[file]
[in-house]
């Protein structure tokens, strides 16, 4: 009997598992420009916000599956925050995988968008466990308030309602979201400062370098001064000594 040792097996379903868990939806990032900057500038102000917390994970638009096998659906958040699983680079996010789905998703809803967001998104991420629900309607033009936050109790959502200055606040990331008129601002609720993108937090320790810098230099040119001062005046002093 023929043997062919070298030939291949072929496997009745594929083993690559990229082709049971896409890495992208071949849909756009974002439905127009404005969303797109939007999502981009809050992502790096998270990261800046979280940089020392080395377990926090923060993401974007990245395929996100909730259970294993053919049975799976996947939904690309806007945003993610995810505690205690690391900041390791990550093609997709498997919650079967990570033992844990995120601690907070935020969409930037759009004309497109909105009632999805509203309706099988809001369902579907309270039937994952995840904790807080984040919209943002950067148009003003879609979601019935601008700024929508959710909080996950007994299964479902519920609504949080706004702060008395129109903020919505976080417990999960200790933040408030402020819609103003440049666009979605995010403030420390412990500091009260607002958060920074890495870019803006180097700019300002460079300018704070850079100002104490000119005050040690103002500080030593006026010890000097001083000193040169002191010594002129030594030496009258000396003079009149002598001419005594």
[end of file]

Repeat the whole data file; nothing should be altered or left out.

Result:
[in-house]
């Protein structure tokens, strides 16, 4: 009997598992420009916000599956925050995988968008466990308030309602979201400062370098001064000594 040792097996379903868990939806990032900057500038102000917390994970638009096998659906958040699983680079996010789905998703809803967001998104991420629900309607033009936050109790959502200055606040990331008129601002609720993108937090320790810098230099040119001062005046002093 023929043997062919070298030939291949072929496997009745594929083993690559990229082709049971896409890495992208071949849909756009974002439905127009404005969303797109939007999502981009809050992502790096998270990261800046979280940089020392080395377990926090923060993401974007990245395929996100909730259970294993053919049975799976996947939904690309806007945003993610995810505690205690690391900041390791990550093609997709498997919650079967990570033992844990995120601690907070935020969409930037759009004309497109909105009632999805509203309706099988809001369902579907309270039937994952995840904790807080984040919209943002950067148009003003879609979601019935601008700024929508959710909080996950007994299964479902519920609504949080706004702060008395129109903020919505976080417990999960200790933040408030402020819609103003440049666009979605995010403030420390412990500091009260607002958060920074890495870019803006180097700019300002460079300018704070850079100002104490000119005050040690103002500080030593006026010890000097001083000193040169002191010594002129030594030496009258000396003079009149002598001419005594």